‘Community’ starts off with a very ‘Friends’ like premise – disparate individuals forced to interact in close proximity with the show sometimes pairing certain characters off. And, in fact, in the beginning this did seem like another ‘Friends’ with Jeff and Britta engaging in a Ross-and-Rachel will they or wont they. But then the two hook up, a tryst which didn’t count for shit emotionally for either character, and we’re like, “what the fuck?”. Isn’t intimacy supposed to be this magical watershed moment for characters in a sitcom?

The fact that ‘Community’ chose to place this moment in its zaniest episode where the zaniness had absolutely nothing to do with the characters but the ridiculous situation they were placed in (i.e. paintball fight morphs into post-apocalyptic survival warfare for the sake of priority class registration) was ‘Community’s way of waving its middle finger at genre stereotypes.

The characters of Community are economically sketched because they don’t need to be more complex than “pretentious environmentalist” or “indifferent wise-cracker” to make the show funny. The jokes are not a consequence of how eccentric the characters are (except Abed but then, like Jack Donaghy, he is not a real character) but a result of external stimuli  (e.g. characters placed in a law firm party) or the show’s experimentation with conventional concepts (e.g. sweet and innocent Annie dressing up as a slutty Santa). Sure, ‘Community’ allows its characters a modicum of complexity now and then (Britta falling for Troy; Jeff being insecure) but even these enhancements are done to further the hilarity of the situations they are put in (Jeff’s inferiority complex when confronted by the smoldering machismo of the Black Rider).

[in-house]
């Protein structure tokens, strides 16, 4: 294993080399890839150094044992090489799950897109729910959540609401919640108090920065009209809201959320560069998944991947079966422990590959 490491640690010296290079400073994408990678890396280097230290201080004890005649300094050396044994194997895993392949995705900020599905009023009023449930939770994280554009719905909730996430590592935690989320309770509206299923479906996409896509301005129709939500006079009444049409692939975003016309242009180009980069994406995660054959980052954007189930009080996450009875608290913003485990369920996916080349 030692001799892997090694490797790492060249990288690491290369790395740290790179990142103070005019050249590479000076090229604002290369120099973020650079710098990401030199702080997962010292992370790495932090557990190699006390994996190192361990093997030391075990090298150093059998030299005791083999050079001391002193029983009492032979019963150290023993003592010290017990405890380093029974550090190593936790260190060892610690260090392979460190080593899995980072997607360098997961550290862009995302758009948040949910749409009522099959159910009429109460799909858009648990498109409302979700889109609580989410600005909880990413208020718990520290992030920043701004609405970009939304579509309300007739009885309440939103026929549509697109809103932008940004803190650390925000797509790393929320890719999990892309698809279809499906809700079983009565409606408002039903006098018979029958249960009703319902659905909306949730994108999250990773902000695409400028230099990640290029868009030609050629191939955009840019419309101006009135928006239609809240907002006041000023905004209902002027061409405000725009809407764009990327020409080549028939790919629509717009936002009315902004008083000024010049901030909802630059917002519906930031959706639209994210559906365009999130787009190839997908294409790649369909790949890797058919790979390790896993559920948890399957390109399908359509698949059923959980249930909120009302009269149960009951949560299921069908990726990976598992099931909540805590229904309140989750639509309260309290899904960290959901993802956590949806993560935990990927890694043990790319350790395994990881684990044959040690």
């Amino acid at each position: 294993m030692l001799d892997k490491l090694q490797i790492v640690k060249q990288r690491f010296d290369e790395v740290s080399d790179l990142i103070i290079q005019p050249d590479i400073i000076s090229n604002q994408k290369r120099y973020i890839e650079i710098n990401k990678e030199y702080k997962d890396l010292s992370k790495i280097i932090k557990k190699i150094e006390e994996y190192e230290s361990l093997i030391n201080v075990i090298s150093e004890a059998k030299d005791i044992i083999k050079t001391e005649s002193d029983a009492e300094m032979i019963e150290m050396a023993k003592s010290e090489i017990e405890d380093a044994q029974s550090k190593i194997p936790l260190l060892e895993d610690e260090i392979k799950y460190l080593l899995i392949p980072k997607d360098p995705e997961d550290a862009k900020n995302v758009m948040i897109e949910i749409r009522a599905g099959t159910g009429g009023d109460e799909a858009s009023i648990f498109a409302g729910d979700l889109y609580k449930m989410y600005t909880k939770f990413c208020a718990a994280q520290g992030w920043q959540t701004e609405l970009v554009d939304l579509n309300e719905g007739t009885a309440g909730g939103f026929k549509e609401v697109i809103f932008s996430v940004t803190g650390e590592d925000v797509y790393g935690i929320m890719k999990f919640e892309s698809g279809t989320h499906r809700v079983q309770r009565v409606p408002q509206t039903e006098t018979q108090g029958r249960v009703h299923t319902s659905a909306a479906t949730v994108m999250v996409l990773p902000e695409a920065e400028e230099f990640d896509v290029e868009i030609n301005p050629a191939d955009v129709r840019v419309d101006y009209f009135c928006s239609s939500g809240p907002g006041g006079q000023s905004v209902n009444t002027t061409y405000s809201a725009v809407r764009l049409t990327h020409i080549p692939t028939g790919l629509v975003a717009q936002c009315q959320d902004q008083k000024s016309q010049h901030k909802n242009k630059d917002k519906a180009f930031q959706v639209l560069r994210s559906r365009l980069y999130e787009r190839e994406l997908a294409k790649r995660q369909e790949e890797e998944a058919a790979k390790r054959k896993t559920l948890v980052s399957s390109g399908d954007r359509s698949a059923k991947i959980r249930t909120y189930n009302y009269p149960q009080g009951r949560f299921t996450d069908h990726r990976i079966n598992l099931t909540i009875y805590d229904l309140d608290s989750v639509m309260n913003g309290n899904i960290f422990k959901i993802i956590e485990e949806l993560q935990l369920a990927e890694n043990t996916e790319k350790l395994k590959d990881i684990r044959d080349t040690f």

Recently ‘Parks and Recreation’ came along and attempted to merge the character-driven, real-world-relatable approach of ‘Friends’ with the more absurd leanings of ‘Seinfeld’. Leslie Knope, Ben Wyatt and Anne Perkins are fairly complex characters and the show is interested in getting its audience invested in their growth. However, ‘Parks’ is able to remain fresh and genuinely funny by virtue of the absolutely ridiculous characters who round out the rest of the cast or the zany situations the characters are placed in.

Ron Swanson is from the Jack Donaghy mould of characters – more a device than a person. Even the so-called complex characters have ludicrous roots which make them funnier for much longer than anyone from ‘Two and a Half Men’ (e.g. Ben’s background of crippling his hometown economically and financially when he was elected mayor at the age of 18 and established the ill-advised skating rink). However, ‘Parks’ is first and foremost a show about characters which is why it has begun to show signs of wear and tear, since we know enough about the characters to predict how they would deal with each other or when exposed to certain situations.

The creator of ‘Community’, Dan Harmon, once mentioned that a key element of his creative process was to treat his audience as intelligent and this strategy is also apparent in shows such as ’30 Rock’ and ‘Parks’  which do not condescend to the viewer. However, the damage has already been done ‘Friends’ and ‘Two and a Half Men’ and their ilk which resort to easy laughs spoon-fed to the audience by its characters that have so drastically lowered the expectations of what the majority expects from a sitcom that shows in the ‘Seinfeld’ vein have little to no commercial viability for their networks.

’30 Rock’ is over, ‘Community’ has lost its offbeat satirical appeal with the departure of its creator, and ‘Parks’ is also winding down, leaving a sharp paucity of genuinely funny shows on television. Which is why I’m glad we’re not getting another season of ‘Friends’ to remind me of how bad things are in the medium at the moment.